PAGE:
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					       Marketing Yourself as a Green
          Building Professional
                             October 2004
                   Green Materials Showcase
      Marc Richmond, What’s Working, marc@whatsworking.com




Development of this presentation is funded by an energy efficiency grant from the CA Public
Utilities Commissions sourced through energy efficiency public good charges to California
ratepayers. This information is provided for general education and informational purposes only
and does not constitute an endorsement, approval or recommendation of any kind.
   Today’s Building
    Owners Want
• Reduced Operating Costs
  (utilities & maintenance)
• Quality Indoor Air
• Reduced Exposure (IAQ, Mold)
• Comfort, Productivity, Quiet,
  Safety
• Quality, Value
• “Green” Seal of Approval
    What Else Does Your Customer
               Value?
 Aesthetics
 Dollar savings
 Environmental protection
 Sense of Community
 Solutions to their problems, easing the pain of
  owning a building
 Things that are fashionable, sexy, new, high-tech
 What their neighbors or competitors are doing
  Overview of Market Trends
• Higher general awareness of “green building
  benefits”
• Government agencies/owners/developers
  are requesting “sustainable” buildings
• Increase in “sustainable” ads, claims, and
  brochures
• Buyers are generally ahead of the
  professionals in their awareness
Green Building Market Research
Conducted by Professional Builder Magazine, 2000-1

  • Consumer
    preferences

  • How important
    are the issues?
       Green Market Research
• Benefits to the
  homeowner

• What are
  prospective
  homeowners
  looking for?
   Green Market Research
• Upgrades – homeowner preferences
   Green Market Research
• What energy conservation features
  should be standard in a new home?
    Green Market Research
• What resource conserving features are
  important to them?
     Green Market Research
• What indoor air quality features are
  important to them?
    Green Market Research
• What are they willing to pay to have
  green features in their homes?
            Local Market Research
               conducted by American Lives, 2002




  100
                   Price Willing to Pay
   90
   80
   70
   60
   50
   40
   30
   20
   10
   0
        0   less than $25 - $49 $50 - $74 $75 - $99   $100-   $125-   $150-   $175 or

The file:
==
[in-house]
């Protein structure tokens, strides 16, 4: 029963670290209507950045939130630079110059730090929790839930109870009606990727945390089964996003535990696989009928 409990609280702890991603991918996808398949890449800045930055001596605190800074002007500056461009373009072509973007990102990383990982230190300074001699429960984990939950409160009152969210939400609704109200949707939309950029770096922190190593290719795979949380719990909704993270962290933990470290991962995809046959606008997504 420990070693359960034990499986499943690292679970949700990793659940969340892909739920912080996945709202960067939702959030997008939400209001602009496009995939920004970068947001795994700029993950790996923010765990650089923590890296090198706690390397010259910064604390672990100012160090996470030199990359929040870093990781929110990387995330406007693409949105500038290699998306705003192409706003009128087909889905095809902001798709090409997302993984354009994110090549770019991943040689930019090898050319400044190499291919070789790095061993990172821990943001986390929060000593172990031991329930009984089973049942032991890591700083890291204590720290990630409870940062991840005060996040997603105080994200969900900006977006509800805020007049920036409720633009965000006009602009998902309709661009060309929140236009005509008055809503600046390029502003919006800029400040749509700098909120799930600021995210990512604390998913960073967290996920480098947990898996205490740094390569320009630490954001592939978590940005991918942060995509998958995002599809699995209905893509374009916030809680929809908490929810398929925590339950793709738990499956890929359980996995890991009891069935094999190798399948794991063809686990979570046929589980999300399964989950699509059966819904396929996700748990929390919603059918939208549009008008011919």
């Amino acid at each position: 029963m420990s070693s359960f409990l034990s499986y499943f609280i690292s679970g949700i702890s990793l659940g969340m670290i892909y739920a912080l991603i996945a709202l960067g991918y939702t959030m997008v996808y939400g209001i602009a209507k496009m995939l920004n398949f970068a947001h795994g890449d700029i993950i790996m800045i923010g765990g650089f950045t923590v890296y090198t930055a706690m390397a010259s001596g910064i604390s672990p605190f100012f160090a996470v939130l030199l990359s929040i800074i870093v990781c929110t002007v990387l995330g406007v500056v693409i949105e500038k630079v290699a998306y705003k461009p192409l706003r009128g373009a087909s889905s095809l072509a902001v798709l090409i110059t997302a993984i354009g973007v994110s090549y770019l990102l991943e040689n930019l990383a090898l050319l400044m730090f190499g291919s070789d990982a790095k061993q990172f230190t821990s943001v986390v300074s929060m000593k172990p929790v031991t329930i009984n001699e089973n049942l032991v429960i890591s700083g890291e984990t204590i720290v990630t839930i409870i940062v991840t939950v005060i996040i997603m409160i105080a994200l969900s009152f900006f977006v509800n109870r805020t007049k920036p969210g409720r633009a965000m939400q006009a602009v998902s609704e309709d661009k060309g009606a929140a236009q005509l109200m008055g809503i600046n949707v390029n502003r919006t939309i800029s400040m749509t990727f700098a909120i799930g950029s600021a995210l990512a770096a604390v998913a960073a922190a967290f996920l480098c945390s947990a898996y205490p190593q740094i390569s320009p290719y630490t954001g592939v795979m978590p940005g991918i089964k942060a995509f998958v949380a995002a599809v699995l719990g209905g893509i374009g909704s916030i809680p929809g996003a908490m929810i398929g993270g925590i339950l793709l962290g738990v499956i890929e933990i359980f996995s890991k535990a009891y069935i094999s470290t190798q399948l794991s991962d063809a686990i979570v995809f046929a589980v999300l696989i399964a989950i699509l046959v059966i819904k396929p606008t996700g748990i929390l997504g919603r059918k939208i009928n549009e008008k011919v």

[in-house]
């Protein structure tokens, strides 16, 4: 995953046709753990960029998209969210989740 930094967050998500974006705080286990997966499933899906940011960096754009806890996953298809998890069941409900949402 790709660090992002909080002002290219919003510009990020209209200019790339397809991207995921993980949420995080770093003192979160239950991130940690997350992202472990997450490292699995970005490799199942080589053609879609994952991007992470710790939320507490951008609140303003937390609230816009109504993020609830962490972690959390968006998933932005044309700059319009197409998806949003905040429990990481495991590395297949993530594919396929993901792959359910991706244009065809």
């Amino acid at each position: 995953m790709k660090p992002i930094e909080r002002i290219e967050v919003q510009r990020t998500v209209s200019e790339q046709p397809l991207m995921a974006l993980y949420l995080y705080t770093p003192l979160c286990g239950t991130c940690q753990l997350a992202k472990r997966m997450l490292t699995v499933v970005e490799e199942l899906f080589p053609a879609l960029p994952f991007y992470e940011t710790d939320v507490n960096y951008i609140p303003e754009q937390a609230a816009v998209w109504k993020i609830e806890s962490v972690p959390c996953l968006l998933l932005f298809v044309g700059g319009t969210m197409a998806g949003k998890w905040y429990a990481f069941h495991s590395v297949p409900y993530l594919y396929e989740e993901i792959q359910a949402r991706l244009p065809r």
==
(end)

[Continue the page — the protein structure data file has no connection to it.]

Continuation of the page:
$25                                    $124    $149    $174     more


• Approximately 50% of respondents would pay $25-$124 or
  more in added mortgage payments for a low energy home
  equating to $3,750-26,250 - in value at 7% interest rate.
      Focus Group Comments
What are the benefits that homeowners are
 looking for?
  –   Increased equity/resale value
  –   Quality materials, durability
  –   Curb appeal
  –   Energy efficiency


  Conclusion: Green building has to meet all the
   above criteria before environmental issues
   will be considered.
    Focus Group Comments
What does “green” mean to them?
– Green means paying more for an inferior product
– Durable means green, but green means not durable
– What does “green” really mean?
– I feel good, but what else do I get from using green
  products?
– Green products can’t be strong or good enough to do
  the job!
    Focus Group Comments
What would convince them to build green?
  – Trust in the contractor/ architect that he/she is truly
    committed to helping the planet, not just bottom line
  – Green Certification
  – Green labels on products (“I always read labels”)
  – Proof that lumber was responsibly grown and
    produced
  – Demonstrated energy savings, money savings
  – Not just being Politically Correct
    Focus Group Conclusions
• Green must provide all of the benefits of typical homes
  AND help people and the planet.
• People are willing to “do the right thing” if they have
  quality information to understand it will make a difference
• Other factors (aesthetics, durability) are more important